Saskia Sassen, the Robert S. Lynd Professor of Sociology at Columbia University, predicts in her co-authored book “The Quito Papers and the New Urban Agenda” that, the future cities will become our crucial battlefield as we continue to fight against gentrification and growing degree of isolation in our communities. Sassen argues that, “Cities should be an inclusive space for both the affluent and the poor. Nevertheless, in reality, our cities never achieved equality for all, because our cities are never designed that way. but cities ought not to be a place that tolerates inequality or injustice in any kind”.
Over the course of the last decade there has been a growing interest in the handcrafted buildings, as well as in the application of local and renewable materials in building construction. Under the concerns about the heavy environmental and economic expenses caused by construction, nowadays urban planners are embracing the concept of sustainability, which refers to “meeting our own needs without compromising the ability of future generations to meet their own needs”.
The Xiangshan campus of China Academy of Art was designed by the recipient of the 2012 Pritzker Architecture Prize, Shu Wang and Wenyu Lu from Amateur Architecture Studio. The studio was responsible for the overall project completion from master planning to architectural design and landscape design. On the north side of Xiangshan is the first phase of the campus. It was designed in 2001 and completed in 2004. It is a complex of ten buildings and two bridges, with a construction area of about 70,000 square meters. The second phase of the campus is located on the south side of Xiangshan, and it was designed in 2004 and completed in 2007. It consists of ten large buildings and two small buildings with a construction area of nearly 80,000 square meters.
ACF has released a new series of images demonstrating the recently completed TAG Art Museum, designed by Ateliers Jean Nouvel, as part of the Artists’ Garden project collaborated with Shandong International Coastal Cultural Industry. The museum is located in the West Sea Bay in Qingdao, China. Strung along a covered promenade that weaves through planted gardens and woodland, running along the coastline towards a new marina, the structures consist of 12 interconnected exhibition halls.
Both tea and alcohol in traditional China were similarly aestheticized, and both influenced the language of literature and art. People used to exchange alcohol as a gift in a way that they later would with tea. Today, more and more cities in China have embraced this drinking culture that passed down from generation to generation, and reinterpreted with a new contemporary fashion, which is constantly evolving in the urban cafes and bars.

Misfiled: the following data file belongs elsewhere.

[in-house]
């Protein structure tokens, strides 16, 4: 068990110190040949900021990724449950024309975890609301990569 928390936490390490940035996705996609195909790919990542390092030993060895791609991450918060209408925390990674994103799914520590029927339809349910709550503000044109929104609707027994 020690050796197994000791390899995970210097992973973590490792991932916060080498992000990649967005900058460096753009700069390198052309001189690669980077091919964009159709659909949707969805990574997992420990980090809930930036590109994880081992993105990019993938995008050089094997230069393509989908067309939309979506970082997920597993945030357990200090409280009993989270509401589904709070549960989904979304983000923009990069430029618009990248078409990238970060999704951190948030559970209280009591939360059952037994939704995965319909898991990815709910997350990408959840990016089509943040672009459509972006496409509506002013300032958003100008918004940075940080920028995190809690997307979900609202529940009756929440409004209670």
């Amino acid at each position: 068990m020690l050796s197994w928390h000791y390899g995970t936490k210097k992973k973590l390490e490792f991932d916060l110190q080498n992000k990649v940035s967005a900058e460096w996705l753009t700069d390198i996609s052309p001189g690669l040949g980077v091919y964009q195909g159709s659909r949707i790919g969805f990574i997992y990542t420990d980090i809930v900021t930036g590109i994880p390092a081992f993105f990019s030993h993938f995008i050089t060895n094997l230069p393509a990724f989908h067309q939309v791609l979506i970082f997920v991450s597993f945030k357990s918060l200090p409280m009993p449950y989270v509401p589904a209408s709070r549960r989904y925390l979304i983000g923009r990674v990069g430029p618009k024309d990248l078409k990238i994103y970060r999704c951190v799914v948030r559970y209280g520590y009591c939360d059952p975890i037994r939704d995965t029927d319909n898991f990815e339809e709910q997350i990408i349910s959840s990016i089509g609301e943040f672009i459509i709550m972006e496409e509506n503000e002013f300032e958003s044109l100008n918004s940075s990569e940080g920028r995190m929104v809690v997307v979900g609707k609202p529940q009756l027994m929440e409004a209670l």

A border city can be classified as an urban agglomeration close to the boundary of two countries, states, or regions. Nowadays, as our cities are rapidly expanding and our transportation modes continually upgrading, the boundary between cities and rural areas has been constantly pushed and redefined.
Bruce Jilk in his essay ‘Place Making and Change in learning environments” showcases a radical view of contemporary education which, he argues, is outdated and does not meet the needs of the modern world. Instead of providing for a world of individuals operating within a wider urban environment, schools have become internalized ghettos of childhood, cutting off from communities they are supposed to serve, centrally administered in a “one size fits all” ethos. Designers and architects around the world have always been seeking a more flexible architectural model which will allow much more creativity within the learning process and the environments which serve it.
3D printing (as known as three-dimensional printing) is a type of rapid prototyping technology. It is a technology that uses powdered metal or plastic and other bondable materials to construct objects by printing layer by layer based on digital model files.
Ever since the period of the Renaissance in Europe, the indivisible relationship between art and architecture has long been heatedly discussed and vividly reflected in numerous classical books and buildings. With the deep connection that unites art and architecture together, designers, artists, and architects have been actively collaborating and came up with solutions on how we can house and exhibit art in the form of changing spaces.
Shenzhen, as the modern metropolis in southeastern China that links Hong Kong to China’s mainland, has undergone rapid real estate development and intensive construction bidding in recent years.